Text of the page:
Bridget “Biddy” Mason (1818-1891) traveled through the Cajon Pass and arrived in San Bernardino as a slave belonging to Robert Smith. Automatically freed in California, she fought for her freedom in the courts when Smith tried to take her and other blacks back to the slavery state of Texas.
By Nicholas R. Cataldo
San Bernardino Sun
The Cajon Pass has played a prominent role in Southern California since prehistoric times. Indians, explorers, trappers, settlers, rail passengers and early motorists have all passed through on their way to or from the desert.
This well-used passageway also brought the first African-American pioneers into San Bernardino County.
In 1826, 27-year-old Jedediah Strong Smith (1799-1831) and his fur trapping party from northern Utah became the first Americans to make an overland journey to California. Anxious to explore the country between the Rocky Mountains and the Pacific Ocean, the party traveled southerly to the Mohave villages and then followed what has become known as the Mohave Trail, a footpath used as a trade route by Indigenous tribes for centuries. Among his expedition of 15 men was Peter Ranne, the first black man to enter San Bernardino County.
During the 1830s and ’40s long pack trains of mules making their way between Santa Fe and Los Angeles clomped through the narrow, twisting east canyon of the Cajon Pass along the Old Spanish Trail. Men brought blankets and manufactured goods from New Mexico in exchange for southern California’s much prized horses and mules. It is highly probable that among these traders were African-Americans, whose presence was not recorded.
In 1851, a wagon train made up of 437 Mormons from Salt Lake destined to develop the future city of San Bernardino came through the Cajon Pass.
This caravan followed the Salt Lake Road (which evolved from the Old Spanish Trail) as far as Baldy Mesa before detouring through West Cajon Canyon after hearing about a longer, but less steep and rocky route developed by a Banning teamster named William T. Sanford a year earlier. Sanford’s route was smoother than the trail through the east canyon. However, it was seven miles longer and so steep of a ridge at one point that wagons had to be lowered with ropes.
Among this group entering the “free” state of California were 26 soon-to-be ex-slaves who helped get the wagons down that ridge — and became the first black pioneers to make their homes in the San Bernardino Valley.
According to Byron R. Skinner, author of Black Origins in the Inland Empire, published by the San Bernardino Historical and Pioneer Society in 1983, the names of these individuals that made the trek were:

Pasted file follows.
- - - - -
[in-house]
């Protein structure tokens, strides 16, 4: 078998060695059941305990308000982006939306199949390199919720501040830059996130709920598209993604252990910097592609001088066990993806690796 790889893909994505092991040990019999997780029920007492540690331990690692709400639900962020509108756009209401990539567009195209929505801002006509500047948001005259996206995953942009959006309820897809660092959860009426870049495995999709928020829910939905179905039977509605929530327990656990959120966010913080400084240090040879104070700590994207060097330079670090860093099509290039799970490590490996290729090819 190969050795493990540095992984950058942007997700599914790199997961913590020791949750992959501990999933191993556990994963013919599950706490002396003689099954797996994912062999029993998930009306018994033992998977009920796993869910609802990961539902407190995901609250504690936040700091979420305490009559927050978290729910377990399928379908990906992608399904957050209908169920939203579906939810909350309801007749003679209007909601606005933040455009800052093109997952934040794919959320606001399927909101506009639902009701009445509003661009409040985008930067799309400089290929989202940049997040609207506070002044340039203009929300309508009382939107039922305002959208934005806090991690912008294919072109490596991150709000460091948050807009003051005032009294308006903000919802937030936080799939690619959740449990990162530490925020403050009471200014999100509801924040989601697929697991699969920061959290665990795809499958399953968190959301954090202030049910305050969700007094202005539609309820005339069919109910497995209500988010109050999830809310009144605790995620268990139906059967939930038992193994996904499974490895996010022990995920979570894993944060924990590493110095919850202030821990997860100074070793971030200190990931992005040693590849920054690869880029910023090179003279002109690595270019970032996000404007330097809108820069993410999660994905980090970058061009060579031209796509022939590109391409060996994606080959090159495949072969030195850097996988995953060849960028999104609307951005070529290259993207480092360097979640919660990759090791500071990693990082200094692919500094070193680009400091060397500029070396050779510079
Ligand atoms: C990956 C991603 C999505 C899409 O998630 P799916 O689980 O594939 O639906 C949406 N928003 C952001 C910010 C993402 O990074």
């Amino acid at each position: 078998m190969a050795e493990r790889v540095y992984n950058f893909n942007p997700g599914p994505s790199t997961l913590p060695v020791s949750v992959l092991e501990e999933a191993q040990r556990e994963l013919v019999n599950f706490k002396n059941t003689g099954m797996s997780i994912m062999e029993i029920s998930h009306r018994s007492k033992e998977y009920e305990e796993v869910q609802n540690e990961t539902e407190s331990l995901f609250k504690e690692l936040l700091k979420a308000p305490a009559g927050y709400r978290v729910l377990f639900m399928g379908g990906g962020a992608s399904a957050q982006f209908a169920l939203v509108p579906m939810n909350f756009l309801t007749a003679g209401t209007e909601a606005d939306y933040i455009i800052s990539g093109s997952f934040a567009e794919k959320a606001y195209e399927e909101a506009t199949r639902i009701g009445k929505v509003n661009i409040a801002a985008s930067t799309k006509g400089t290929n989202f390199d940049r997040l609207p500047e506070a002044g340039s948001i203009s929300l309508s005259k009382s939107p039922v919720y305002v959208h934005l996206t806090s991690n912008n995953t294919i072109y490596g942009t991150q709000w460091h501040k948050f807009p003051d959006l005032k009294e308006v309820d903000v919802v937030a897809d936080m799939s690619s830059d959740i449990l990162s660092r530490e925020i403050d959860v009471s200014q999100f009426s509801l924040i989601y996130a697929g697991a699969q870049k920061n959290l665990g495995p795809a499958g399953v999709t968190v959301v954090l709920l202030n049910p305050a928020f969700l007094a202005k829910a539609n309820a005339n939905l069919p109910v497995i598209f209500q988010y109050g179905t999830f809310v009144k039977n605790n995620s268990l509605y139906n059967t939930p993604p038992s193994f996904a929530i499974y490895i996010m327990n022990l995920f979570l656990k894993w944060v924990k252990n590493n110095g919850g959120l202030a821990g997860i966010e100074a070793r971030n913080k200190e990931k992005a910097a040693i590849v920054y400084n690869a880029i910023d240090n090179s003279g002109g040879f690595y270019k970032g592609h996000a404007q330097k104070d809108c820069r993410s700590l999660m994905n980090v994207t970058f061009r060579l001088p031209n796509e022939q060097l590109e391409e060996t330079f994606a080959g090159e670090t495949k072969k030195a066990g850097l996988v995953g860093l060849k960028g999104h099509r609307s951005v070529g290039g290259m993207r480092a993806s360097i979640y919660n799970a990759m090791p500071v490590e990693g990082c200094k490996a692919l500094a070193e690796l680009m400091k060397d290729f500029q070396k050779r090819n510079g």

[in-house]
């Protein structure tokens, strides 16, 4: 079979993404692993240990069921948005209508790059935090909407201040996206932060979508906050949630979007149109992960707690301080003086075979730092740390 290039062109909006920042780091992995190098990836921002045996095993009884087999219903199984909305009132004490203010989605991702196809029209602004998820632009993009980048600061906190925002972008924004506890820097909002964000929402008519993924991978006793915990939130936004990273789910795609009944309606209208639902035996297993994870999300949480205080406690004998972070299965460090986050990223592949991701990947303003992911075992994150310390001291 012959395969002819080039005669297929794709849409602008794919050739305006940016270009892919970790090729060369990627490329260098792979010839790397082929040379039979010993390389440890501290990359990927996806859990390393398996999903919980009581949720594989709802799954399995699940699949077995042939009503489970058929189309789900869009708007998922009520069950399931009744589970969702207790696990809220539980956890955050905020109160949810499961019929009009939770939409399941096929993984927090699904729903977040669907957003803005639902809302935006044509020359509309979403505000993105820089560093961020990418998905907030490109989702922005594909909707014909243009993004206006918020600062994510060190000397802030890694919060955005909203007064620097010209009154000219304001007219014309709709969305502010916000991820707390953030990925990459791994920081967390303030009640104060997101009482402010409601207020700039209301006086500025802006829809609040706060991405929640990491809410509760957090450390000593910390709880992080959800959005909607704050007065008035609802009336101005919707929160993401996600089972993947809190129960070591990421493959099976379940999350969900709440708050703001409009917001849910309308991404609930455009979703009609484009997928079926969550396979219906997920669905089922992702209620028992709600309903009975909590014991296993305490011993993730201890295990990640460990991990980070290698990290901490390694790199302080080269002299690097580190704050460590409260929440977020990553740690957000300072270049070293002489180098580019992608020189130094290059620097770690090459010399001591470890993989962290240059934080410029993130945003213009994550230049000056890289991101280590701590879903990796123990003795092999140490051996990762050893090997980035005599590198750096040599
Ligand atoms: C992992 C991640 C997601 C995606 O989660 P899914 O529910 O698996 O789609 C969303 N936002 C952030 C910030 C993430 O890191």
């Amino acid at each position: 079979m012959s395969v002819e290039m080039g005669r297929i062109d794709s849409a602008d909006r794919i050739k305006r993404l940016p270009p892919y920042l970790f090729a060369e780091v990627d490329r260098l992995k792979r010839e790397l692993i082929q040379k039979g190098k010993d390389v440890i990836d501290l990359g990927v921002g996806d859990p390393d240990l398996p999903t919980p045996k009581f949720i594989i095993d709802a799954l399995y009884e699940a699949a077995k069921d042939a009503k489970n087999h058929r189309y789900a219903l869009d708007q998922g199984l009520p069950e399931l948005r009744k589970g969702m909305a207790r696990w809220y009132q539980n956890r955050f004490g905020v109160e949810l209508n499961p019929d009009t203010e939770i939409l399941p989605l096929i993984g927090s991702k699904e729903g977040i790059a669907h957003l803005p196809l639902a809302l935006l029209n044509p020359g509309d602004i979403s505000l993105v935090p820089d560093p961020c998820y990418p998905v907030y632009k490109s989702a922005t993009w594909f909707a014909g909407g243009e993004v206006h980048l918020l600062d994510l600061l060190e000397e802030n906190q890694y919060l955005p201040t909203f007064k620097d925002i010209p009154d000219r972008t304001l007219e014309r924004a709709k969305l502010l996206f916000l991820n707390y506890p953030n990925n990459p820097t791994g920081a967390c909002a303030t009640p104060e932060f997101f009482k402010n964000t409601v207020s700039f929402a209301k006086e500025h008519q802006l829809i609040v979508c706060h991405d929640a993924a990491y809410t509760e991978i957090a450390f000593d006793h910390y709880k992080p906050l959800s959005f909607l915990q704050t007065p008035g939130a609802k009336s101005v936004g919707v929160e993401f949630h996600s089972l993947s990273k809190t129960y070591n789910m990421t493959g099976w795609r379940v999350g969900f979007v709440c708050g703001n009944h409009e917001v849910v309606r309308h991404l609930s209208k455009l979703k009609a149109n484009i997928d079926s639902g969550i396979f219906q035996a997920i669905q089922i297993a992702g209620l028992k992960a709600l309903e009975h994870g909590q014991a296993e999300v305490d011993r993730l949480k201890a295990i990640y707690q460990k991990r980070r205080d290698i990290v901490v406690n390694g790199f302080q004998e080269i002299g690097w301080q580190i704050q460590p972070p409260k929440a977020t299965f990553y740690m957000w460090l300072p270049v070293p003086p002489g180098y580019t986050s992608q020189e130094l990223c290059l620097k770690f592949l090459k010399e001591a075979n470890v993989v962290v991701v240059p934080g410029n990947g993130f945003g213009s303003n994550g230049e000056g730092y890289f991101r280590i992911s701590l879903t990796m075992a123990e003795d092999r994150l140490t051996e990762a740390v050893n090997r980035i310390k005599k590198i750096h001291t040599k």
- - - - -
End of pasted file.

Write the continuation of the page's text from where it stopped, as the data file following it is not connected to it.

While the life stories for many of these individuals have seemingly fallen into oblivion because of the lack of documentation, here is testimony to a few who we know of who played major roles in the area’s development.
Lizzy Flake Rowan (1834-1908) traveled with the wagon train to San Bernardino with James and Agnes Flake and after they died, took care of their children for a while in addition to her own.
Lizzy later married another ex-slave, Charles Rowan, and together built a home for their three children and also acquired some land on D Street near downtown San Bernardino, where she worked as a laundress. Charles ran a barbershop inside the Southern Hotel, approximately where the American Sports University stands near the corner of D and Fourth streets.
Their daughter, Alice Rowan Johnson, became the first black student at the Los Angeles Normal School, was one of 16 graduates in 1888 and was possibly the first black teacher of white children in California when she taught in Riverside.
Bridget “Biddy” Mason (1818-1891) traveled through the Cajon Pass and arrived in San Bernardino as a slave belonging to Robert Smith. Automatically freed in California, when Smith tried to take her and other blacks back to the slavery state of Texas, she fought for her freedom in the courts.
On January 19, 1856, Biddy petitioned the court for freedom for herself and her extended family of 13 women and children. Los Angeles District Judge Benjamin Hayes took three days before handing down his ruling in favor of Mason and her extended family, citing California’s 1850 constitution that prohibited slavery.
Biddy eventually became a nurse, a California real estate entrepreneur and philanthropist. She was also founder of the First African Methodist Episcopal Church in Los Angeles.
Grief (1812 or 1813-1873) and Toby Embers arrived with Bishop Crosby, who also owned Grief’s wife, Harriet. What little is known of Toby Embers concerns his immediate family.
Toby’s wife, Hannah, who had been the “property” of Robert Smith before her freedom, was an expert horse rider who became the unofficial midwife of the new settlement, answering any call to help deliver a newborn baby day or night. Toby’s daughter, Martha, married an ex-slave named Israel Beal, who became an esteemed member of the valley’s early history.
In fact, the Beals became the first black residents in the Redlands area when the community was still known by the name of Lugonia.
Of the two siblings, much more is known about Toby’s younger brother.
As roughly 60 percent of the Mormon community answered Young’s urgent recall with strict orders to sell their homes and property for whatever they could get in late 1857, Grief bought some land at what is now I Street just south of Mill, as well as in the vicinity of the Carousel Mall, thus becoming the first African-American owner of real-estate in the Inland Empire.